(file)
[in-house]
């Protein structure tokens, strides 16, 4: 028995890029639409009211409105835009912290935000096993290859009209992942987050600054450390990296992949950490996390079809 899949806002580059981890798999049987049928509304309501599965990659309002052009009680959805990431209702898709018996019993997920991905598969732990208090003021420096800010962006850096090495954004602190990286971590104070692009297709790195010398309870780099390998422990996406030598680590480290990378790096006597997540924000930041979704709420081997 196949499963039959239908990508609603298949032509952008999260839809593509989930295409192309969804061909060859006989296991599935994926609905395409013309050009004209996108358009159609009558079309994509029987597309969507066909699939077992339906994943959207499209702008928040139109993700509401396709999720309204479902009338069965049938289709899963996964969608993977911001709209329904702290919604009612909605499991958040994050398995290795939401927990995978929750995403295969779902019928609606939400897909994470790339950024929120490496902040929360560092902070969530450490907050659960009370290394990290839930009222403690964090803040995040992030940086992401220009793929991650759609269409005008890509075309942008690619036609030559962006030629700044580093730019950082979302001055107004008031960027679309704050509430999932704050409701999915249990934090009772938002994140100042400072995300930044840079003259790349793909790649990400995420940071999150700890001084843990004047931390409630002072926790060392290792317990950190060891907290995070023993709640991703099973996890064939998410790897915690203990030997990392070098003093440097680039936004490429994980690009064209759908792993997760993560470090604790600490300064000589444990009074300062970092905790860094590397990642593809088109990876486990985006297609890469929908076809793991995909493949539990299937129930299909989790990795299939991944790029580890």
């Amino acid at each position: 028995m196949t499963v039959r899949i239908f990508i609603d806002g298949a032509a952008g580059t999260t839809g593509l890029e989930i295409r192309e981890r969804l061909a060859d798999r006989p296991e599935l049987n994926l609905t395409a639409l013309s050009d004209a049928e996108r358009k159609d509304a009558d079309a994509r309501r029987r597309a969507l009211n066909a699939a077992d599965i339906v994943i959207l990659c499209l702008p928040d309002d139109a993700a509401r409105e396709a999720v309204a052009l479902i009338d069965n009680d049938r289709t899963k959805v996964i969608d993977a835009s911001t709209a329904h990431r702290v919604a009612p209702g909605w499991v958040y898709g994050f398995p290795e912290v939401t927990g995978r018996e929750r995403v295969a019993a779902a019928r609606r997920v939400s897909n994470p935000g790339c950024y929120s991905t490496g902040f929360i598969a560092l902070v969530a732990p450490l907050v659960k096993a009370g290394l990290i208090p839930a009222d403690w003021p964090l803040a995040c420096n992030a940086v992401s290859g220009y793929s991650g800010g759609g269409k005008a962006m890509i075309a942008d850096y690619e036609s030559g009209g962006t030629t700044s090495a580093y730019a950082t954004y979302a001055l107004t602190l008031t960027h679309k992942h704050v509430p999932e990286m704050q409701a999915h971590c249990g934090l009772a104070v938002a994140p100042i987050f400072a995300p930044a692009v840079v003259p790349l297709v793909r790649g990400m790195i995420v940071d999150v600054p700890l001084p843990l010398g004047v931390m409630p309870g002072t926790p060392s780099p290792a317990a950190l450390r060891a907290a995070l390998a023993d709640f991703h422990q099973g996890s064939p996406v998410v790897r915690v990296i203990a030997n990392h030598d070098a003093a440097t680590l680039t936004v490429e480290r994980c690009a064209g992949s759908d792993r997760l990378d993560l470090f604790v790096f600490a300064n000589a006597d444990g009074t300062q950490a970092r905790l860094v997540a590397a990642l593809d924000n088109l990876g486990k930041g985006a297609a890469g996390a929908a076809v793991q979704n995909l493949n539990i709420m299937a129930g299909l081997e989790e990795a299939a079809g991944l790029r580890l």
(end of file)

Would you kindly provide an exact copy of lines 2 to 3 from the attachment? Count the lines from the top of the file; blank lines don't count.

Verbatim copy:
């Protein structure tokens, strides 16, 4: 028995890029639409009211409105835009912290935000096993290859009209992942987050600054450390990296992949950490996390079809 899949806002580059981890798999049987049928509304309501599965990659309002052009009680959805990431209702898709018996019993997920991905598969732990208090003021420096800010962006850096090495954004602190990286971590104070692009297709790195010398309870780099390998422990996406030598680590480290990378790096006597997540924000930041979704709420081997 196949499963039959239908990508609603298949032509952008999260839809593509989930295409192309969804061909060859006989296991599935994926609905395409013309050009004209996108358009159609009558079309994509029987597309969507066909699939077992339906994943959207499209702008928040139109993700509401396709999720309204479902009338069965049938289709899963996964969608993977911001709209329904702290919604009612909605499991958040994050398995290795939401927990995978929750995403295969779902019928609606939400897909994470790339950024929120490496902040929360560092902070969530450490907050659960009370290394990290839930009222403690964090803040995040992030940086992401220009793929991650759609269409005008890509075309942008690619036609030559962006030629700044580093730019950082979302001055107004008031960027679309704050509430999932704050409701999915249990934090009772938002994140100042400072995300930044840079003259790349793909790649990400995420940071999150700890001084843990004047931390409630002072926790060392290792317990950190060891907290995070023993709640991703099973996890064939998410790897915690203990030997990392070098003093440097680039936004490429994980690009064209759908792993997760993560470090604790600490300064000589444990009074300062970092905790860094590397990642593809088109990876486990985006297609890469929908076809793991995909493949539990299937129930299909989790990795299939991944790029580890």
């Amino acid at each position: 028995m196949t499963v039959r899949i239908f990508i609603d806002g298949a032509a952008g580059t999260t839809g593509l890029e989930i295409r192309e981890r969804l061909a060859d798999r006989p296991e599935l049987n994926l609905t395409a639409l013309s050009d004209a049928e996108r358009k159609d509304a009558d079309a994509r309501r029987r597309a969507l009211n066909a699939a077992d599965i339906v994943i959207l990659c499209l702008p928040d309002d139109a993700a509401r409105e396709a999720v309204a052009l479902i009338d069965n009680d049938r289709t899963k959805v996964i969608d993977a835009s911001t709209a329904h990431r702290v919604a009612p209702g909605w499991v958040y898709g994050f398995p290795e912290v939401t927990g995978r018996e929750r995403v295969a019993a779902a019928r609606r997920v939400s897909n994470p935000g790339c950024y929120s991905t490496g902040f929360i598969a560092l902070v969530a732990p450490l907050v659960k096993a009370g290394l990290i208090p839930a009222d403690w003021p964090l803040a995040c420096n992030a940086v992401s290859g220009y793929s991650g800010g759609g269409k005008a962006m890509i075309a942008d850096y690619e036609s030559g009209g962006t030629t700044s090495a580093y730019a950082t954004y979302a001055l107004t602190l008031t960027h679309k992942h704050v509430p999932e990286m704050q409701a999915h971590c249990g934090l009772a104070v938002a994140p100042i987050f400072a995300p930044a692009v840079v003259p790349l297709v793909r790649g990400m790195i995420v940071d999150v600054p700890l001084p843990l010398g004047v931390m409630p309870g002072t926790p060392s780099p290792a317990a950190l450390r060891a907290a995070l390998a023993d709640f991703h422990q099973g996890s064939p996406v998410v790897r915690v990296i203990a030997n990392h030598d070098a003093a440097t680590l680039t936004v490429e480290r994980c690009a064209g992949s759908d792993r997760l990378d993560l470090f604790v790096f600490a300064n000589a006597d444990g009074t300062q950490a970092r905790l860094v997540a590397a990642l593809d924000n088109l990876g486990k930041g985006a297609a890469g996390a929908a076809v793991q979704n995909l493949n539990i709420m299937a129930g299909l081997e989790e990795a299939a079809g991944l790029r580890l």